Key takeaways

  • Drivers who leave the scene of an accident without exchanging information may face fines and other penalties in Washington state.
  • Drivers involved in a hit-and-run may see increases in their car insurance costs, even if they are not at fault.
  • Uninsured motorist coverage or collision insurance could help cover the costs following a Washington state hit-and-run.

An accident can be a frightening experience, and even more so if the other driver leaves the scene without sharing information. In Washington state, hit-and-run laws feature penalties designed to protect the victims of this type of accident and punish those who do not follow the proper procedure if they are at-fault. Even if the at-fault driver is not found, you may have coverage for damage and injuries through your auto insurance—but you may also find yourself with increased rates, even if you did not cause the accident.

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Hit-and-runs in Washington

In Washington, drivers are required to remain at the scene of an accident. If the driver who is at fault leaves the scene for any reason other than to bring help, it is considered a hit-and-run. Leaving the scene of an accident in WA may result in severe penalties, so it is worth taking the time to understand the hit-and-run laws here.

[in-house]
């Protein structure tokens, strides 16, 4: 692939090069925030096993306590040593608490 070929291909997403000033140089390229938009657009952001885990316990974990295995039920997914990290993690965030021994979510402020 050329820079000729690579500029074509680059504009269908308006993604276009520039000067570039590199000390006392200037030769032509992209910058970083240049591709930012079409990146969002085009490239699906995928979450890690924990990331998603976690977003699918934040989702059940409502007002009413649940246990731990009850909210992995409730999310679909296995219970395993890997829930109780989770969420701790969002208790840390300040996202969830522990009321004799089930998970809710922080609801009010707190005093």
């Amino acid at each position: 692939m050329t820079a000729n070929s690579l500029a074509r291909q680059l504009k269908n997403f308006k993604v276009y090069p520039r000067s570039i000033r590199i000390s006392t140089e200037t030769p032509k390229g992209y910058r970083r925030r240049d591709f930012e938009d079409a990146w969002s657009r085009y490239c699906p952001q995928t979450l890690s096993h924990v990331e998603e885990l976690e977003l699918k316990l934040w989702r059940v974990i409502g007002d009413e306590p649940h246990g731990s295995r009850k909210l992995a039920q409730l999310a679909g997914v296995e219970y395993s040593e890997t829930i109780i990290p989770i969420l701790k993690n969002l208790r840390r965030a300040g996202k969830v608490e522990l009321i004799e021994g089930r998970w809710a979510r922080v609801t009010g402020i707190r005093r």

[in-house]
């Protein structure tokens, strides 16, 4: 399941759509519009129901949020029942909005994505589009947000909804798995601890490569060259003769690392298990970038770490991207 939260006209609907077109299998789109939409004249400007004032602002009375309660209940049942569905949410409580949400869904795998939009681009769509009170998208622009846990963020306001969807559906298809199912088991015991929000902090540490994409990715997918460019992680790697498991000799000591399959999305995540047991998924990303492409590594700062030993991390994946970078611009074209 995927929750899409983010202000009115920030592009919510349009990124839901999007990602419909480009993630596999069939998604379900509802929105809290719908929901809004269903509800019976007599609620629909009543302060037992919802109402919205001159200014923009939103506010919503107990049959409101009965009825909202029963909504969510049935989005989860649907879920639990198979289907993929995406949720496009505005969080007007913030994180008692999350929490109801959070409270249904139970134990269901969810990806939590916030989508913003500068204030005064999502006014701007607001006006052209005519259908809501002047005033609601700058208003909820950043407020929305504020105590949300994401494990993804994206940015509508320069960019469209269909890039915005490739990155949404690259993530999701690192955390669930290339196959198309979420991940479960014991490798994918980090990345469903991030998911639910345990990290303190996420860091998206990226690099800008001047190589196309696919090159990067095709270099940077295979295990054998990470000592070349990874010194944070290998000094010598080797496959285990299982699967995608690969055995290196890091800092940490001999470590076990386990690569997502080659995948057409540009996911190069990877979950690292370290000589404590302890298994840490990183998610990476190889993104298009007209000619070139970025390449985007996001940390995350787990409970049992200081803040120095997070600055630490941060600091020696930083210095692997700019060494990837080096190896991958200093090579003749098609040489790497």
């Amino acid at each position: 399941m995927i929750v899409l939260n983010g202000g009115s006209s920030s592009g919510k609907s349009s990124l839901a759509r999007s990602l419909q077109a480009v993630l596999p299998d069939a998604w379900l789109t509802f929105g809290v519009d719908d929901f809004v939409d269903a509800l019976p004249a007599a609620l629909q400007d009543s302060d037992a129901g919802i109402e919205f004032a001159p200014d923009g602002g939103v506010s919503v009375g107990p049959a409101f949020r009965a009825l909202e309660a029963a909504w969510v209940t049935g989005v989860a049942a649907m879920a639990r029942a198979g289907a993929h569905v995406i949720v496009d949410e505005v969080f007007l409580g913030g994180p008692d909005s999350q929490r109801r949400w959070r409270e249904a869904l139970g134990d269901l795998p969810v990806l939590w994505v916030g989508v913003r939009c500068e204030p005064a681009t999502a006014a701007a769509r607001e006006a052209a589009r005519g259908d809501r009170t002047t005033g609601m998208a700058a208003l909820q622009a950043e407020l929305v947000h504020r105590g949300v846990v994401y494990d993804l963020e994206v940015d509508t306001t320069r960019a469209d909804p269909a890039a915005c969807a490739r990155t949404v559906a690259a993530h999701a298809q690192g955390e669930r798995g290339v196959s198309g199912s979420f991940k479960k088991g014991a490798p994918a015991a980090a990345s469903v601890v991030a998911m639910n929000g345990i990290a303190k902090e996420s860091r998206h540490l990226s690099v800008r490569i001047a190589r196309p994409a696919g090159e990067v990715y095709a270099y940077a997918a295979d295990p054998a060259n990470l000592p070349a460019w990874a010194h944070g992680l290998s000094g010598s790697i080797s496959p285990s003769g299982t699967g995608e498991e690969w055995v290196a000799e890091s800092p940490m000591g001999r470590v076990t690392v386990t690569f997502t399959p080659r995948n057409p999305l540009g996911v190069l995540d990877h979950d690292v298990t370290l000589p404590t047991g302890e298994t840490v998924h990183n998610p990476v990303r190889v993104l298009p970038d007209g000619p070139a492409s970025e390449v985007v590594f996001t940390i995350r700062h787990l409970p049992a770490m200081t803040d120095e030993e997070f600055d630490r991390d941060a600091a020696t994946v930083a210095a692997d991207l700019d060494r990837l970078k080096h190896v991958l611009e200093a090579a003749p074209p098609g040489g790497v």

Washington hit-and-run laws

Per Revised Code of Washington (RCW) 46.52.020, if a driver injures a person or damages a vehicle, that driver is legally required to stop, exchange information and provide any necessary assistance, including getting injured parties medical care. If the accident causes a death, it will likely be considered a class B felony. An injury will likely result in a class C felony.

If you break the Washington hit-and-run law, your license may be suspended for up to one year. A class B felony may result in a jail term of up to 10 years or a fine of up to $20,000, while a class C felony is punishable by up to five years in jail and a fine of no more than $10,000.

When you can drive again, you may experience some challenges related to your car insurance. After a hit-and-run in Washington state, insurance can be harder to come by and may be significantly more expensive, particularly if you are classified as a high-risk driver.

How hit-and-runs impact car insurance rates in Washington

As mentioned, a hit-and-run conviction typically results in the at-fault driver’s car insurance rates going up. Between causing an accident, getting ticketed and potentially being required to file an SR-22, insurers may view hit-and-run drivers as more of a gamble to insure and price policies accordingly.

If you are the victim of a hit-and-run and file an insurance claim with your own provider, it’s possible that your rate will rise too — albeit less severely (in most cases) than if you caused the accident. Even so, it’s fortunate that there are multiple types of auto insurance coverage that may kick in. Collision insurance is one. Collision is generally part of a full coverage policy, and as the name suggests, it will help pay for repairs to your car when it is damaged in an accident. However, you will likely have to pay your deductible first.

4 things to do after a hit-and-run in Washington

While it might be tempting to chase after a fleeing driver, stay put if you are involved in a hit-and-run accident. Instead, take the following actions:

  • Check for injuries. Ascertain if anyone has sustained injuries. If it is safe to do so, move all vehicles and people involved out of the flow of traffic. Call 911 to have emergency medical services and police sent to your location if needed.